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Diary of a Wetlands International intern in Central Java

15-Aug-2013

 - By Stefan Verschure

I spent 4 months doing fieldwork in Timbul Sloko, a small village in Demak District, on the North coast of Central Java (Indonesia). I was there as part of a Wetlands International project to restore the eroding mud coast of the village through hybrid engineering.

 

Staying for a long time in an very small Indonesian village, sleeping in the house of the village head, meeting with the Indonesian government, working with Indonesian students from Diponegoro university, was a unique opportunity for me.

On a typical fieldwork day I got up early in the morning, at 5/6 o’clock to be in the field at sunrise. I am not a morning person, but temperature and the sun intensity are just so much better in the morning. Some days, when I was in the field in the middle of the day, I needed to cover my whole body to protect it from the sun. It made me look like a mummy, with the hat, the t-shirt bound around my neck and the socks serving as gloves, but it was really necessary.

 

 

 

Stefan and his fieldwork equipment: solar protection, measurement pole and tailor-made boat

 

I took depth measurements to make a bathymetry map. My equipment consisted of: a measurement pole (bamboo pole with a scale made of isolation tape), a very small boat made by a fisherman based on my own design (basically just a wooden chest), GPS and a note book. You might wonder why I used a boat instead of taking measurements while walking on the mud flat at low tide. I’ll tell you why: because it is just too hard! In the Netherlands, where I come from, walking on a muddy intertidal zone is very popular – we call it wadlopen. I did wadlopen in the Netherlands but that’s a piece of cake compared to walking in my fieldwork area. If you’re lucky you sink in the mud until your knees. Sometimes, however, you’re in the mud up to your waist, and walking then is quite some exercise, I can tell you! After many experiments, including binding bamboo poles to my shoes to imitate skis, walking on hands and feet and walking on my knees, I finally found the perfect method, which I called “the granny walker method”. I would walk on my knees using the wooden chest (which was supposed to be my boat) as support, like my granny does with her walker.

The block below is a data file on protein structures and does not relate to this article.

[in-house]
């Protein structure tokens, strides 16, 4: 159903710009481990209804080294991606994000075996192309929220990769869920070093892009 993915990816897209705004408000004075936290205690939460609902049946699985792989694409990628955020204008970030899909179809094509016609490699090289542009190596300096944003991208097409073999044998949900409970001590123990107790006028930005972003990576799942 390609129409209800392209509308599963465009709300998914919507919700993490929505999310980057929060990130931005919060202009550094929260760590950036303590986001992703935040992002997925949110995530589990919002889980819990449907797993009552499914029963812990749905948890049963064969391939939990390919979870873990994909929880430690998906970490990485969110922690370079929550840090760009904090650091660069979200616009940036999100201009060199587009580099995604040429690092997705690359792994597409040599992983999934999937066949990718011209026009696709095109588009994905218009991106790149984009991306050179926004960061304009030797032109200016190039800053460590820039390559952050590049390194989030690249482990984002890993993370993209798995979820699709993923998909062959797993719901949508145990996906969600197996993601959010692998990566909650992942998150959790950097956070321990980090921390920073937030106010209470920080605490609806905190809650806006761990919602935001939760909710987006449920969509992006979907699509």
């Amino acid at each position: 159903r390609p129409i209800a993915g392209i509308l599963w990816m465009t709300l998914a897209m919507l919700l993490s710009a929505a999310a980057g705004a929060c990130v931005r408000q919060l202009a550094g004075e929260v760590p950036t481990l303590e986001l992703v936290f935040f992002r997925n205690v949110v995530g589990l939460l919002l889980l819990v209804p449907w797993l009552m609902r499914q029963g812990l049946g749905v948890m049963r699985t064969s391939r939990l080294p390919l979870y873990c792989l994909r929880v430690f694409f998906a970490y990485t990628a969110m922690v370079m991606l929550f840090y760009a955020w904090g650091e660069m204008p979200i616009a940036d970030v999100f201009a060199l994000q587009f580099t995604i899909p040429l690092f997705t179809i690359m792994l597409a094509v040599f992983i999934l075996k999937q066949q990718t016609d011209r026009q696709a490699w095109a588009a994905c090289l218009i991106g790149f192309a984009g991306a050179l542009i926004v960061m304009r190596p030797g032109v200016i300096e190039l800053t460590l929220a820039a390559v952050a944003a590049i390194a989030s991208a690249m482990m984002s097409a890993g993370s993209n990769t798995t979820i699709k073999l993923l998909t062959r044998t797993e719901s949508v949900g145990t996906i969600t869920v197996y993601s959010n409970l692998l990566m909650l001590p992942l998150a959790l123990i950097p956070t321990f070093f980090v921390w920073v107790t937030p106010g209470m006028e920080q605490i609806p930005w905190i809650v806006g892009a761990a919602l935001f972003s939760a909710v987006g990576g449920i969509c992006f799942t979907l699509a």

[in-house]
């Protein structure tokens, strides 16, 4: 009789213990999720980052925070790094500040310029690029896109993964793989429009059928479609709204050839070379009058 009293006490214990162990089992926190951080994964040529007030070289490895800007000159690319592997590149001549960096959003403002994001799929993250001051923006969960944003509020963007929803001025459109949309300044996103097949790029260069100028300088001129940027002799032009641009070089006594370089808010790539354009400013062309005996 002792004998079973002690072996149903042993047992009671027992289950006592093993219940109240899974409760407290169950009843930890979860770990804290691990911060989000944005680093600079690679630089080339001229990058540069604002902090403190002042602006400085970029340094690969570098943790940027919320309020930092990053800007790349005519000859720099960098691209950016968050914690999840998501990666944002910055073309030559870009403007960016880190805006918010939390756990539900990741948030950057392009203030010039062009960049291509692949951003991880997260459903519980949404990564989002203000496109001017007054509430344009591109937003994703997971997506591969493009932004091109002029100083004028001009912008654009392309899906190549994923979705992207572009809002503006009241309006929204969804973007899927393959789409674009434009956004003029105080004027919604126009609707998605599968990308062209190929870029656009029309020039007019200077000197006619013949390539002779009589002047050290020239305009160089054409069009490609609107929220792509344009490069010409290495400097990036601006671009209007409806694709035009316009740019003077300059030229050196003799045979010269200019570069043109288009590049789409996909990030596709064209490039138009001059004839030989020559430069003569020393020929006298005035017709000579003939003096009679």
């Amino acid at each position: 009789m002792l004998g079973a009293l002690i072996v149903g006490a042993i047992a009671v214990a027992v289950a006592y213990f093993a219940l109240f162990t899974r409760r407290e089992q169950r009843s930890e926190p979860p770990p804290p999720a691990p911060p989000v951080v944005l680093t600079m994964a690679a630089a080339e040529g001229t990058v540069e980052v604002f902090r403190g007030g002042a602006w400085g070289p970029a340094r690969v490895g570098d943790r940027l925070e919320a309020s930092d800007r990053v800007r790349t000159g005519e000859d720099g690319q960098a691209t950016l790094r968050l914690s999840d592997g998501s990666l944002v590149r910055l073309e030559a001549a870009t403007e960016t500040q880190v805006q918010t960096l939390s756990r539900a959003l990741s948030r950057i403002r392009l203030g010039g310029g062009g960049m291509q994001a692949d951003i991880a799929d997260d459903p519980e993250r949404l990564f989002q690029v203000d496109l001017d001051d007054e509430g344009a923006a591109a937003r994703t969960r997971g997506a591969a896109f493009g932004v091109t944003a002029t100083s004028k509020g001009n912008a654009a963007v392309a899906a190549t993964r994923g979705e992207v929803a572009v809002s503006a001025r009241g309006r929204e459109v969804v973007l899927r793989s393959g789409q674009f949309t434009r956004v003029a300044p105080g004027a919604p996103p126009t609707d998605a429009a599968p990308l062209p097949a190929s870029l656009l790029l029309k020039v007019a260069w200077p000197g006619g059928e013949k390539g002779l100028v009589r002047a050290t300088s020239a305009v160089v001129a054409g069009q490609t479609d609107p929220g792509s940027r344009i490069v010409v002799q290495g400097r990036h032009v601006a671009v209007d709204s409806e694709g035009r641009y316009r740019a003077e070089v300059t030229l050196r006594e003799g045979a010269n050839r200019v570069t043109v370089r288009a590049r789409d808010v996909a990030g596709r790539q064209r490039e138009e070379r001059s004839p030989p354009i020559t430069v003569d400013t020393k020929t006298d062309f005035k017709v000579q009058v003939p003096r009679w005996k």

The community I lived with was very kind and always interested in everything I did. I stayed with the village head, pak Nadhiri, who is one of the most caring and friendly persons I have ever met. So was his wife, who also cooked very nice meals for me three times a day. Pak Nadhiri is also the local imam making him a very important person in the local community. He really cares for his community: he built 4 schools in the four years he is village head and he has a made a playground of his front yard for all local kids to play in.

 

 

 

Community members work together to relocate a house to a less flood-prone area

 

The community itself is also very caring. Every Sunday people from the community voluntarily work together on some community project. On one Sunday they moved the whole house of a widow to a place less likely to flood. The children were also very nice, they followed me everywhere. As soon as I show my face I am surrounded by kids. And they always want me to take pictures of them. The adults are also interested in what I do: everywhere I go people ask where I am heading and what I am doing. And they are genuinely surprised to see me return from the field every day with wet muddy clothes. Let’s just say I am not afraid to get dirty!

 

The village children followed Stefan everywhere

 

The people in the area are clearly suffering due to flooding and the erosion of their land. That puts in perspective the everyday problems I used to complain about. Living with the community, also experiencing 25 centimetres of water in your room, really gets you concerned with their situation.

  

 

 

 

 

Timbul Sloko is extremely vulnerable to flooding due to coastal erosion


Our plan at Wetlands International is to restore the sediment balance in the area by making wooden structures that catch sediment. Once the elevation is high enough mangrove vegetation can colonize the area and finally after several years become a protective greenbelt. The mangroves will also provide many other functions besides protection against the sea, which will help the local economy. We are just starting this project, but I hope my work will contribute to a better future for the people in Timbul Sloko. And I hope that the community will eventually overcome the flood and erosion problems so that they can live in prosperity and sustainability within their environment.

 

Stefan Verschure is an intern at Wetlands International. He is currently finishing his Master degree in Physical Geography (focusing on coastal protection/engineering) and his ambition is to work on coastal conservation and natural hazards mitigation in tropical areas.

 

 




 

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